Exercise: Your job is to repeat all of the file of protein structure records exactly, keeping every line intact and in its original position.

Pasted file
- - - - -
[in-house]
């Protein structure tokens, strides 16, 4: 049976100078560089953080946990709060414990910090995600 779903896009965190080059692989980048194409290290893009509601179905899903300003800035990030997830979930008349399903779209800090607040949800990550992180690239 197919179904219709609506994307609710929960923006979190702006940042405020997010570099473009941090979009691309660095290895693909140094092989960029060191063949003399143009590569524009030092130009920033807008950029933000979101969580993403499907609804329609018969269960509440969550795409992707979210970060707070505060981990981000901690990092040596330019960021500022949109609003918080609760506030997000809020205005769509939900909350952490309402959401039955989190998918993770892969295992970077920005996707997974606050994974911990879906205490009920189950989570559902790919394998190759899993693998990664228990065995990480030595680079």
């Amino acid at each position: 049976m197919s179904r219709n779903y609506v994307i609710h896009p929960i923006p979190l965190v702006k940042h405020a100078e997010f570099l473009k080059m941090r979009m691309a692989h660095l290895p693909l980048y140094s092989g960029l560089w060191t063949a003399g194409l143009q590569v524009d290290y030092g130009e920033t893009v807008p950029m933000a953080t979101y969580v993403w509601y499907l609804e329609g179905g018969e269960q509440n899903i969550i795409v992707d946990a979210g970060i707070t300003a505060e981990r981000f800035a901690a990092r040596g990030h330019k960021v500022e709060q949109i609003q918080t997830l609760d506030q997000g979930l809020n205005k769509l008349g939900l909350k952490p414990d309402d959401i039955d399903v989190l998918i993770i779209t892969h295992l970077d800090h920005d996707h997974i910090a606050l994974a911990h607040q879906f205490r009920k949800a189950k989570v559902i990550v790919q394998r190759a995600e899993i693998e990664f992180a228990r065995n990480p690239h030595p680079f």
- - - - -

[in-house]
């Protein structure tokens, strides 16, 4: 049976100078560089953080946990709060414990910090995600 779903896009965190080059692989980048194409290290893009509601179905899903300003800035990030997830979930008349399903779209800090607040949800990550992180690239 197919179904219709609506994307609710929960923006979190702006940042405020997010570099473009941090979009691309660095290895693909140094092989960029060191063949003399143009590569524009030092130009920033807008950029933000979101969580993403499907609804329609018969269960509440969550795409992707979210970060707070505060981990981000901690990092040596330019960021500022949109609003918080609760506030997000809020205005769509939900909350952490309402959401039955989190998918993770892969295992970077920005996707997974606050994974911990879906205490009920189950989570559902790919394998190759899993693998990664228990065995990480030595680079």
């Amino acid at each position: 049976m197919s179904r219709n779903y609506v994307i609710h896009p929960i923006p979190l965190v702006k940042h405020a100078e997010f570099l473009k080059m941090r979009m691309a692989h660095l290895p693909l980048y140094s092989g960029l560089w060191t063949a003399g194409l143009q590569v524009d290290y030092g130009e920033t893009v807008p950029m933000a953080t979101y969580v993403w509601y499907l609804e329609g179905g018969e269960q509440n899903i969550i795409v992707d946990a979210g970060i707070t300003a505060e981990r981000f800035a901690a990092r040596g990030h330019k960021v500022e709060q949109i609003q918080t997830l609760d506030q997000g979930l809020n205005k769509l008349g939900l909350k952490p414990d309402d959401i039955d399903v989190l998918i993770i779209t892969h295992l970077d800090h920005d996707h997974i910090a606050l994974a911990h607040q879906f205490r009920k949800a189950k989570v559902i990550v790919q394998r190759a995600e899993i693998e990664f992180a228990r065995n990480p690239h030595p680079f």